I'm planning to start two research projects on model splintering/reward generalisation and learning the preferences of irrational agents.
Within those projects, I'm aiming to work on subprojects that are:
- Posed in terms that are familiar to conventional ML;
- interesting to solve from the conventional ML perspective;
- and whose solutions can be extended to the big issues in AI safety.
The point is not just to solve the sub-problems, but to solve them in ways that generalise or point to a general solution.
The aim is to iterate and improve fast on these ideas before implementing them. Because of that, these posts should be considered dynamic and prone to be re-edited, potentially often. Suggestions and modifications of the design are valuable and may get included in the top post.
Force model use and then detect it
Parent project: this is a subproject of the value learning project.
I've seen human values residing, at least in part, in our mental models. We have a mental model of what might happen in the world, and we grade these outcomes as good or bad. In order to learn what humans value, the AI needs to be able to access the mental models underlying our thought processes.
Before starting on humans, with our messy brains, it might be better to start on artificial agents, especially neural-net based ones that superficially resemble ourselves.
The problem is that deep learning RL agents are generally model-free. Or, when they are model-based, they are generally constructed with a model explicitly, so that identifying their model is as simple as saying "the model is in this sub-module, the one labelled 'model'."
The idea here is to force a neural net to construct a model within itself - a model that we can somewhat understand.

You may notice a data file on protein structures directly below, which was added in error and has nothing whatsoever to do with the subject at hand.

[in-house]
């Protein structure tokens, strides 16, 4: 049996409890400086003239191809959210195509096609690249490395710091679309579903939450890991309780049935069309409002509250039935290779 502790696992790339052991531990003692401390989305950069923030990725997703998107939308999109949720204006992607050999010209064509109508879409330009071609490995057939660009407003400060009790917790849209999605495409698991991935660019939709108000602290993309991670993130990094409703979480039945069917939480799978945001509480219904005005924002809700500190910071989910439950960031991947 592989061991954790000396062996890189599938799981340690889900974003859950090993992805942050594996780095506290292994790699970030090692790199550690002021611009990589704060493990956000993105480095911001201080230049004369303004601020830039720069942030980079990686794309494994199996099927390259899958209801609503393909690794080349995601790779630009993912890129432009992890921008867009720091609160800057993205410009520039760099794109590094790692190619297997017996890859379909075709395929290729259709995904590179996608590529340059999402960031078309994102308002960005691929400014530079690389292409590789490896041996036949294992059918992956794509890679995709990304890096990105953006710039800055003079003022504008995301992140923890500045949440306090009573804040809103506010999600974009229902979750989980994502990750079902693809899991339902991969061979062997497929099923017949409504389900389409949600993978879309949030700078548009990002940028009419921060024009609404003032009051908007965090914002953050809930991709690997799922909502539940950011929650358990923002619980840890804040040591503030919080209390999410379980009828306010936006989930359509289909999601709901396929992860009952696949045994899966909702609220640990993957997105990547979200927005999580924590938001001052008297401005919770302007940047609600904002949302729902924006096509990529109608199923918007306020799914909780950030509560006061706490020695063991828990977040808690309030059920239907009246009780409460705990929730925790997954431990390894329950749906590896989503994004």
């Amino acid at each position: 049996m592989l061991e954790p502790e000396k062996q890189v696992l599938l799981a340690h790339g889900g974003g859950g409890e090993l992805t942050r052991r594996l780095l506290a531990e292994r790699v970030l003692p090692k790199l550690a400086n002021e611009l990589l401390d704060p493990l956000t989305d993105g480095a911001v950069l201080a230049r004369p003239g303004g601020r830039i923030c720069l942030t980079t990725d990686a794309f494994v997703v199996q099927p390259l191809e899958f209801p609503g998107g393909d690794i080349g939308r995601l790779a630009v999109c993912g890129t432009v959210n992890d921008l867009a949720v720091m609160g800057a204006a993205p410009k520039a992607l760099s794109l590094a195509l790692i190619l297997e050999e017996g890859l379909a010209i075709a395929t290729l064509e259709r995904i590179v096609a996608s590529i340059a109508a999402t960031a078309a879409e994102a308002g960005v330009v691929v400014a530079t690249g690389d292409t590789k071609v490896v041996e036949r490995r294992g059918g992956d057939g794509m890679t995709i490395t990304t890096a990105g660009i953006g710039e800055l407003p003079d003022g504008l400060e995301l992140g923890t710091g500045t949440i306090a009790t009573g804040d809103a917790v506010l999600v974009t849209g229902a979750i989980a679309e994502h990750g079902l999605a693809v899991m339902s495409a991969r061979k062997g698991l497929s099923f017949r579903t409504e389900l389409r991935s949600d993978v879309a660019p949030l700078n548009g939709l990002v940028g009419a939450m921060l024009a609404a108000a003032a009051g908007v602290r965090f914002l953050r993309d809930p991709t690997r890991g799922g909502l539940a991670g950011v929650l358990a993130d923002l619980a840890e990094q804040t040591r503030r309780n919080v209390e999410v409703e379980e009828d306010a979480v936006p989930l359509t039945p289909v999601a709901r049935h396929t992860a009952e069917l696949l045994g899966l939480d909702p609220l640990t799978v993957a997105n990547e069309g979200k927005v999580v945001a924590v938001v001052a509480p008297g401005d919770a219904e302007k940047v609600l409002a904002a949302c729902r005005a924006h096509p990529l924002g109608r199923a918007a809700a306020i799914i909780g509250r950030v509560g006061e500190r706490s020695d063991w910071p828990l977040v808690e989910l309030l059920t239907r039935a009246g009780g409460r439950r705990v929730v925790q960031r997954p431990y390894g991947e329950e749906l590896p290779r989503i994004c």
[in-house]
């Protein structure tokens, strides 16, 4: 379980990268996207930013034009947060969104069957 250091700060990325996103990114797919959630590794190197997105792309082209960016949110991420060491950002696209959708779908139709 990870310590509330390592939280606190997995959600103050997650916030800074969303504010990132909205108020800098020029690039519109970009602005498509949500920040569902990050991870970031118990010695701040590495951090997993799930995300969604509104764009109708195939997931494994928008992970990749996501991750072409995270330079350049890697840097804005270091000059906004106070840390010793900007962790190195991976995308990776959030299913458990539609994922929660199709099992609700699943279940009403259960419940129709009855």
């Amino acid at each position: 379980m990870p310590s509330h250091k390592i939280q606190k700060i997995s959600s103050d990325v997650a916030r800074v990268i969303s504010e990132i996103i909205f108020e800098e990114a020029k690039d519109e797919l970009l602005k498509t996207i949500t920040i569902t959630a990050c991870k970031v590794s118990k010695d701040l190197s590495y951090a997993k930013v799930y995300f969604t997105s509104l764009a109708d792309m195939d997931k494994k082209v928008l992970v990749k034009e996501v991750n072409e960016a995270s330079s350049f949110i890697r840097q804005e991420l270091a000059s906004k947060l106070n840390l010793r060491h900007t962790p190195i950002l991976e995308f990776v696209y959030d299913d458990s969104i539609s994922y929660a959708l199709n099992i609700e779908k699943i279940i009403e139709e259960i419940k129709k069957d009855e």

I can think of several ways of doing that. We could get a traditional deep learning agent that performs on a game. But we might also force it to answer questions about various aspects of the game, identifying the values of certain features we have specified in advance ("how many spaceships are there on the screen currently?"). We can then use multi-objective optimisation with a strong simplicity prior/regulariser. This may force the agent to use the categories it has constructed to answer the questions, in order to play the game.
Or we could be more direct. We could, for instance, have the neural net pass on instructions or advice to another entity that actually plays the game. The neural net sees the game state, but the other entity can only react in terms of the features we've laid down. So the neural net has to translate the game state into the features (this superficially looks like an autoencoder; those might be another way of achieving the aim).
Ideally, we may discover ways of forcing an agent to use a model without specifying the model ourselves; some approaches to transfer learning may work here, and it's possible that GPT-3 and other transformer-based architectures already generate something that could be called an "internal model".
Then, we go looking for that model within the agent. Here the idea is to use something like the OpenAI microscope. That approach allows people to visualise what each neuron in an image classifier is reacting to, and how the classifier is doing its job. Similarly, we'd want to identify where the model resides, how it's encoded and accessed, and similar questions. We can then modify the agent's architecture to test if these characteristics are general, or particular to the agent's specific design.
- See how feasible it is to force a neural net based RL agent to construct mental models.
- See how easy it is to identify these mental models within the neural net, and what characteristics they have (are they spread out, are they tightly localised, how stable are they, do they get reused for other purposes?).
- See how the results of the first two aims might lead to more research, or might be applied to AI-human interactions directly.
Excited to see this proposal and would be interested in following your results, and excited about bridging "traditional deep learning" and AF - I personally think that there's a lot of value in having a common language between "traditional DL" community and the AIS community (such as, the issues with current AI ethics could be seen as a scaled-down issues with the AGI). A lot of theoretical results on AF could benefit from simple practical examples for the sake of having a clear definition in code, and a lot of the ethics discussions could benefit from a larger perspective of AGI alignment (my own personal opinion)